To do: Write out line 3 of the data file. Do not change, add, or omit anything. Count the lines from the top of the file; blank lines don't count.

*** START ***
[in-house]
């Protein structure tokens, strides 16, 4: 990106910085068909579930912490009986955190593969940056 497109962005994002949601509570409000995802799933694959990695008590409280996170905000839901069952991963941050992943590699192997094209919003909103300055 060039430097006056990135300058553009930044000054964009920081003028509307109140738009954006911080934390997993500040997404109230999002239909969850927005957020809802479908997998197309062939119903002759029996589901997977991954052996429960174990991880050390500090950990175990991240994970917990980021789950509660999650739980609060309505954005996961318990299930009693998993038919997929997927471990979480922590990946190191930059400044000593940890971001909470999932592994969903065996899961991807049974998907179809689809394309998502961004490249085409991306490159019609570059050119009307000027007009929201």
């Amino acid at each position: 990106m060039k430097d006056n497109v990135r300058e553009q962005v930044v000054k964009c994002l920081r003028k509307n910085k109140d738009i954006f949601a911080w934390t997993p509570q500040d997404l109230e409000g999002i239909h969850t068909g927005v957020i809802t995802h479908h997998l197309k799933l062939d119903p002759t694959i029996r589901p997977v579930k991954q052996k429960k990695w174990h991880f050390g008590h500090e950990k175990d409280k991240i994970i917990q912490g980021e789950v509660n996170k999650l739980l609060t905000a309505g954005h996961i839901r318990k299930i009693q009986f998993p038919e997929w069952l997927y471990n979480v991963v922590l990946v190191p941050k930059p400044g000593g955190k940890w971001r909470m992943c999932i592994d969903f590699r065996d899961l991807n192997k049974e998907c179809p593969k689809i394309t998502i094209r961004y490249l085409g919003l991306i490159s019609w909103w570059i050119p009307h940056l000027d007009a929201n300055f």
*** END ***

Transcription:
């Amino acid at each position: 990106m060039k430097d006056n497109v990135r300058e553009q962005v930044v000054k964009c994002l920081r003028k509307n910085k109140d738009i954006f949601a911080w934390t997993p509570q500040d997404l109230e409000g999002i239909h969850t068909g927005v957020i809802t995802h479908h997998l197309k799933l062939d119903p002759t694959i029996r589901p997977v579930k991954q052996k429960k990695w174990h991880f050390g008590h500090e950990k175990d409280k991240i994970i917990q912490g980021e789950v509660n996170k999650l739980l609060t905000a309505g954005h996961i839901r318990k299930i009693q009986f998993p038919e997929w069952l997927y471990n979480v991963v922590l990946v190191p941050k930059p400044g000593g955190k940890w971001r909470m992943c999932i592994d969903f590699r065996d899961l991807n192997k049974e998907c179809p593969k689809i394309t998502i094209r961004y490249l085409g919003l991306i490159s019609w909103w570059i050119p009307h940056l000027d007009a929201n300055f």